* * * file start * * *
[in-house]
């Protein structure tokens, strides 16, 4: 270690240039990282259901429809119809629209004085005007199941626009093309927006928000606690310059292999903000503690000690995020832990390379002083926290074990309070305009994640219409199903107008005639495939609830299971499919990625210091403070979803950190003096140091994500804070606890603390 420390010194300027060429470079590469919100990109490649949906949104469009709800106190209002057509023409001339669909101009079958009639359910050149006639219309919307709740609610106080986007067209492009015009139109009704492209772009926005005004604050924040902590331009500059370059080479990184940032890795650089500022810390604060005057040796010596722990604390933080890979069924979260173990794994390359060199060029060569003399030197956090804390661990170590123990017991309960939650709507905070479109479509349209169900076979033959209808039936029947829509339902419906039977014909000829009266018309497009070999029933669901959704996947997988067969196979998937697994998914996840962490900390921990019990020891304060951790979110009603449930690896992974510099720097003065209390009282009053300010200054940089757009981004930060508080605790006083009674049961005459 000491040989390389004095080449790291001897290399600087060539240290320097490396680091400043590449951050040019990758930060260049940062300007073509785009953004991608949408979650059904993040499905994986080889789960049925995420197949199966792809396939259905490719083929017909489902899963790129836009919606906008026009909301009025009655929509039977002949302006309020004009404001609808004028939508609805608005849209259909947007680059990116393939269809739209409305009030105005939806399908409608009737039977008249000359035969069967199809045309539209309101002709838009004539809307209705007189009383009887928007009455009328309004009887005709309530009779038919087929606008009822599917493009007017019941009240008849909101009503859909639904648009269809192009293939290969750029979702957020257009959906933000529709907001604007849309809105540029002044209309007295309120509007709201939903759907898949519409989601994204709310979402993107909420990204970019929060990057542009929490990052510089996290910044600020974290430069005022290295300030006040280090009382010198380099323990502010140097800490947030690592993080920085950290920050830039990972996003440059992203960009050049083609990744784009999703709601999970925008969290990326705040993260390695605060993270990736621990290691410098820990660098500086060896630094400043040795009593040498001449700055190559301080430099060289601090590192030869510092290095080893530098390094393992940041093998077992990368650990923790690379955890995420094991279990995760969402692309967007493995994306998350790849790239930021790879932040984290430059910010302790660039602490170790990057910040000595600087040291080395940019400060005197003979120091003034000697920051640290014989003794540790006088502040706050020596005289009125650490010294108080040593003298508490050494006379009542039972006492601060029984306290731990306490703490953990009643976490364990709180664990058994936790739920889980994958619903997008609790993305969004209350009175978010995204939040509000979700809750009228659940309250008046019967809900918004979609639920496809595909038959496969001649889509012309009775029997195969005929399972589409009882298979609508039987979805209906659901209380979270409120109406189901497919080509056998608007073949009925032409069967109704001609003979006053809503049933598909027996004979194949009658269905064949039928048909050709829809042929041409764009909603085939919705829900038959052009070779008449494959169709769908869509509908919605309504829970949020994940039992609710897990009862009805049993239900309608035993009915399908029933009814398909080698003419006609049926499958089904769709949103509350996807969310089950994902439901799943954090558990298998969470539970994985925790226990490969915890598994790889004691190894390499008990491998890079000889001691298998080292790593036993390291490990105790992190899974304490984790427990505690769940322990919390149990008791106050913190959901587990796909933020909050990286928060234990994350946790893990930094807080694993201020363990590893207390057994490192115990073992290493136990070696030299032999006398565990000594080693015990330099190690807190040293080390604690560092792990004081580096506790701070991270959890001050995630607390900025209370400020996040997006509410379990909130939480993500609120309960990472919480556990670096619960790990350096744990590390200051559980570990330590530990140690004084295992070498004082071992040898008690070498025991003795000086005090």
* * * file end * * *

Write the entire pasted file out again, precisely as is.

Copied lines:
[in-house]
């Protein structure tokens, strides 16, 4: 270690240039990282259901429809119809629209004085005007199941626009093309927006928000606690310059292999903000503690000690995020832990390379002083926290074990309070305009994640219409199903107008005639495939609830299971499919990625210091403070979803950190003096140091994500804070606890603390 420390010194300027060429470079590469919100990109490649949906949104469009709800106190209002057509023409001339669909101009079958009639359910050149006639219309919307709740609610106080986007067209492009015009139109009704492209772009926005005004604050924040902590331009500059370059080479990184940032890795650089500022810390604060005057040796010596722990604390933080890979069924979260173990794994390359060199060029060569003399030197956090804390661990170590123990017991309960939650709507905070479109479509349209169900076979033959209808039936029947829509339902419906039977014909000829009266018309497009070999029933669901959704996947997988067969196979998937697994998914996840962490900390921990019990020891304060951790979110009603449930690896992974510099720097003065209390009282009053300010200054940089757009981004930060508080605790006083009674049961005459 000491040989390389004095080449790291001897290399600087060539240290320097490396680091400043590449951050040019990758930060260049940062300007073509785009953004991608949408979650059904993040499905994986080889789960049925995420197949199966792809396939259905490719083929017909489902899963790129836009919606906008026009909301009025009655929509039977002949302006309020004009404001609808004028939508609805608005849209259909947007680059990116393939269809739209409305009030105005939806399908409608009737039977008249000359035969069967199809045309539209309101002709838009004539809307209705007189009383009887928007009455009328309004009887005709309530009779038919087929606008009822599917493009007017019941009240008849909101009503859909639904648009269809192009293939290969750029979702957020257009959906933000529709907001604007849309809105540029002044209309007295309120509007709201939903759907898949519409989601994204709310979402993107909420990204970019929060990057542009929490990052510089996290910044600020974290430069005022290295300030006040280090009382010198380099323990502010140097800490947030690592993080920085950290920050830039990972996003440059992203960009050049083609990744784009999703709601999970925008969290990326705040993260390695605060993270990736621990290691410098820990660098500086060896630094400043040795009593040498001449700055190559301080430099060289601090590192030869510092290095080893530098390094393992940041093998077992990368650990923790690379955890995420094991279990995760969402692309967007493995994306998350790849790239930021790879932040984290430059910010302790660039602490170790990057910040000595600087040291080395940019400060005197003979120091003034000697920051640290014989003794540790006088502040706050020596005289009125650490010294108080040593003298508490050494006379009542039972006492601060029984306290731990306490703490953990009643976490364990709180664990058994936790739920889980994958619903997008609790993305969004209350009175978010995204939040509000979700809750009228659940309250008046019967809900918004979609639920496809595909038959496969001649889509012309009775029997195969005929399972589409009882298979609508039987979805209906659901209380979270409120109406189901497919080509056998608007073949009925032409069967109704001609003979006053809503049933598909027996004979194949009658269905064949039928048909050709829809042929041409764009909603085939919705829900038959052009070779008449494959169709769908869509509908919605309504829970949020994940039992609710897990009862009805049993239900309608035993009915399908029933009814398909080698003419006609049926499958089904769709949103509350996807969310089950994902439901799943954090558990298998969470539970994985925790226990490969915890598994790889004691190894390499008990491998890079000889001691298998080292790593036993390291490990105790992190899974304490984790427990505690769940322990919390149990008791106050913190959901587990796909933020909050990286928060234990994350946790893990930094807080694993201020363990590893207390057994490192115990073992290493136990070696030299032999006398565990000594080693015990330099190690807190040293080390604690560092792990004081580096506790701070991270959890001050995630607390900025209370400020996040997006509410379990909130939480993500609120309960990472919480556990670096619960790990350096744990590390200051559980570990330590530990140690004084295992070498004082071992040898008690070498025991003795000086005090």